Detroit — Jim Farley, Ford Motor Co.'s chief operating officer, said it's too soon to tell when North America production will reach pre-coronavirus levels after the auto maker resumes work in plants next week, but the time frame will largely be determined by the supply chain.
"One of the most important enablers for us to get to full production as soon as possible, obviously, will be the safety of our team members but also the supply base," Farley said in response to a question at its annual shareholders meeting. "All of our production manufacturing operations rely on healthy suppliers and their ability to start up is really critical."
A number of suppliers came back online the week of May 11 in preparation for a May 18 restart date at most Detroit 3 plants in the U.S.
Kumar Galhotra, Ford's president of the Americas and international markets group, told Automotive News he was confident it would have enough parts to resume limited production next week.
"We've done very thorough planning to make sure the entire system ramps up the next few days for us to get going on the 18th," Galhotra said. "There's a very smart team of people working very diligently, long hours, to make sure we get that done."
Farley on May 14 said Ford shared its return-to-work playbook with suppliers, many of whom have developed their own similar safety practices.
Even after Ford posted dismal first-quarter earnings results and promised more financial pain ahead, Executive Chairman Bill Ford said the company was confident in its plan to weather the coronavirus crisis and emerge stronger. He reiterated promises to continue to invest in its product portfolio.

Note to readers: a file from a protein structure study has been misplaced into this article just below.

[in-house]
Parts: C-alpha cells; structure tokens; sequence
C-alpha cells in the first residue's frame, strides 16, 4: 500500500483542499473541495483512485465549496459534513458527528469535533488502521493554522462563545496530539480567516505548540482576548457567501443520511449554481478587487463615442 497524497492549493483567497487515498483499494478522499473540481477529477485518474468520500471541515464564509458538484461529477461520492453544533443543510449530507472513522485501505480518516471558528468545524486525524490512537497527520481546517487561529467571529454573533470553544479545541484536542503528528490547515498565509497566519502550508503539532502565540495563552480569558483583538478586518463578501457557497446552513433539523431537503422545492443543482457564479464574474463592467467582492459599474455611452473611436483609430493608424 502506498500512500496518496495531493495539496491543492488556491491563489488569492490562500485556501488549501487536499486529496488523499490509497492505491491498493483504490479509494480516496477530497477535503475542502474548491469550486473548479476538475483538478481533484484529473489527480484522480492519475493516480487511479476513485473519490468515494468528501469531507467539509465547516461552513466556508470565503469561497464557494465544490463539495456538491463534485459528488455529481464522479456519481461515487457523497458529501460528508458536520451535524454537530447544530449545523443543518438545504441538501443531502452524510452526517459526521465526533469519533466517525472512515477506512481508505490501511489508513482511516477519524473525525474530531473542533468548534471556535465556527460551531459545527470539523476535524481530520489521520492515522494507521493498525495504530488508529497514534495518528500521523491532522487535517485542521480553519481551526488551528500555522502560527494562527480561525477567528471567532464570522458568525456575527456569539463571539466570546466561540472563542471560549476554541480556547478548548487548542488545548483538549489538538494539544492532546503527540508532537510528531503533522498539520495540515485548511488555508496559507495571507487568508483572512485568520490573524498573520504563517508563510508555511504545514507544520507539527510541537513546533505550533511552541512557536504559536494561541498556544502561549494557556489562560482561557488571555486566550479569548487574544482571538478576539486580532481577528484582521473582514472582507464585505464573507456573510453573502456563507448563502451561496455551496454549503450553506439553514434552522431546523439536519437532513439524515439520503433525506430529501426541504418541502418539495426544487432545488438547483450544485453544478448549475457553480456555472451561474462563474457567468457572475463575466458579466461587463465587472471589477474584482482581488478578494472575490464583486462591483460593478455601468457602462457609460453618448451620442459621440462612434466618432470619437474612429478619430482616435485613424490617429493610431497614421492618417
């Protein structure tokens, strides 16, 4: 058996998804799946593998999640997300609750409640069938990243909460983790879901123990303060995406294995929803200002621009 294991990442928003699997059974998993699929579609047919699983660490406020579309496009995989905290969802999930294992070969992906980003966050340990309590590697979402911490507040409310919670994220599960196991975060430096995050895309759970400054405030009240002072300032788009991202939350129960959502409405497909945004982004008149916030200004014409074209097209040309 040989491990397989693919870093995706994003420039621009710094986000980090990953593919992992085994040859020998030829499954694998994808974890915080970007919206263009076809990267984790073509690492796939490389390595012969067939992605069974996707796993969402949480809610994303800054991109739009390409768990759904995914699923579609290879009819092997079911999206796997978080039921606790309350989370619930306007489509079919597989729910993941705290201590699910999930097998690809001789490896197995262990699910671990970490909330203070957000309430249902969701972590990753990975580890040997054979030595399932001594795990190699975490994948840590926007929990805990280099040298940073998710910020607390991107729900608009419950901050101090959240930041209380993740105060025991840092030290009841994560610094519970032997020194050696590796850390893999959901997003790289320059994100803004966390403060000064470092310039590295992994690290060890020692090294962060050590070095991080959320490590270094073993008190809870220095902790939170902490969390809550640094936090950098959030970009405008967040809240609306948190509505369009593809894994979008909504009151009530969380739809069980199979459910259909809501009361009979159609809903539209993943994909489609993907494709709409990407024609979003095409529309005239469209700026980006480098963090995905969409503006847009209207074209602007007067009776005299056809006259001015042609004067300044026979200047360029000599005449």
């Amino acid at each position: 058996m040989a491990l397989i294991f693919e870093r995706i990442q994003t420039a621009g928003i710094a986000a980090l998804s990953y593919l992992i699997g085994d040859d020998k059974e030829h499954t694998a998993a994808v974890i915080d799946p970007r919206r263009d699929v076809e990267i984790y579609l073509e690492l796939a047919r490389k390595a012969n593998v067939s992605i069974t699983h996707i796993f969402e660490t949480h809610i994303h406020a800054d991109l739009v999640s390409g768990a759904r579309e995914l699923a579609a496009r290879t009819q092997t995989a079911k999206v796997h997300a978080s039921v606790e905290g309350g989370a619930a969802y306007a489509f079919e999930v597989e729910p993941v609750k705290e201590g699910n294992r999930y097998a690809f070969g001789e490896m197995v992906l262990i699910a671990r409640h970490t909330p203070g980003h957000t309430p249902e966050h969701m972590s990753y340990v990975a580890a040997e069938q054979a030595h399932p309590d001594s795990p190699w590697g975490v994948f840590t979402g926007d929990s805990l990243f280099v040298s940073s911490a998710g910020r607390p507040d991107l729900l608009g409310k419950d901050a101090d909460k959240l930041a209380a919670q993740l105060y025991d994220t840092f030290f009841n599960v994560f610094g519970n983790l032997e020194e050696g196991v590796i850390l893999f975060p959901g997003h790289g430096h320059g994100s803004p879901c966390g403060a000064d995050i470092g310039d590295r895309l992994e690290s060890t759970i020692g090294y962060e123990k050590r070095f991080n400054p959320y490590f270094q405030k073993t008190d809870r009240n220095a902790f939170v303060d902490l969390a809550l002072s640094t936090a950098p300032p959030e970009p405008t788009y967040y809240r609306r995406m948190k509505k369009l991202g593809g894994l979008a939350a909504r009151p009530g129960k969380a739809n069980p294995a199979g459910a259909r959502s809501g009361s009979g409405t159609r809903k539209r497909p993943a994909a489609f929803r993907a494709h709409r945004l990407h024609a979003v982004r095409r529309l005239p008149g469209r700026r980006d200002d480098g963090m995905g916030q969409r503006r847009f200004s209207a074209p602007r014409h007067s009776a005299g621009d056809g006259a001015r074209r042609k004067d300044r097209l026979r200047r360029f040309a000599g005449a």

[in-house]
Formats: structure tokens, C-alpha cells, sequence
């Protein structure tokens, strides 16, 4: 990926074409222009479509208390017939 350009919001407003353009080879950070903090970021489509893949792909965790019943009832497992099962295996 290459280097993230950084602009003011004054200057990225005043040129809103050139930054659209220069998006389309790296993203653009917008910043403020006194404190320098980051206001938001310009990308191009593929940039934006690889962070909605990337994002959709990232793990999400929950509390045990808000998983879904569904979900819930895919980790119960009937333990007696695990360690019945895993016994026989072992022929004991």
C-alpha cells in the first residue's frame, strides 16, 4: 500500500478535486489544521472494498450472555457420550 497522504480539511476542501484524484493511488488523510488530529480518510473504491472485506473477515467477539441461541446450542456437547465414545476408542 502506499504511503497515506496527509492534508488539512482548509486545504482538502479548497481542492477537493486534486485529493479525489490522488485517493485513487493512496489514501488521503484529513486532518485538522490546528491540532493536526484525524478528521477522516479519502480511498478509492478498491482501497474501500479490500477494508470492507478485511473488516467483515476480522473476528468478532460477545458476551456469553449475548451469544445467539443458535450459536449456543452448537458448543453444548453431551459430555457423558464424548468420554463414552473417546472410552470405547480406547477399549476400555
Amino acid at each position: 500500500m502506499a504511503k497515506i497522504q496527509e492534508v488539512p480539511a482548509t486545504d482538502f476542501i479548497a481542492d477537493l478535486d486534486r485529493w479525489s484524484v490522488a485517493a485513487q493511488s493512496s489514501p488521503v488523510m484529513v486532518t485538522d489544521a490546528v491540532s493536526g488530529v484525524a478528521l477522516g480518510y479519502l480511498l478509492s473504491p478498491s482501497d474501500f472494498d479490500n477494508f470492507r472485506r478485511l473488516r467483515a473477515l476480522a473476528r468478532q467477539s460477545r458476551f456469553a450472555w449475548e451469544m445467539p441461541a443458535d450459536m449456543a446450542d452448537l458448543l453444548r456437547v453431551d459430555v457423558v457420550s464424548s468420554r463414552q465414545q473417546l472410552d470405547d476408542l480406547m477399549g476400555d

He also promised to restore the quarterly dividend, suspended earlier this year to conserve cash, "as soon as practical" once the crisis subsides.
"The pandemic is affecting our business, and we know the days ahead will be challenging, but we also know that we've overcome difficult times in the past," he said.
Addressing the auto maker's struggling stock price, Ford said he feels "very good" about the company's plan.
"We've got the right metrics in place," he said. "Look, management's compensation is heavily tied to our stock, so it's in everyone's interest to get our stock price back up."
Since Ford became chairman in 1999, the auto maker's shares are down 91 percent, while the S&P 500 index is up 129 percent, according to Bloomberg.
The meeting, held virtually since 2017, again included a proposal to remove the Ford family's special class of shares. It again failed, although the measure received 35.1 percent of voters' support, up slightly from the 34.3 percent of support it received in 2019.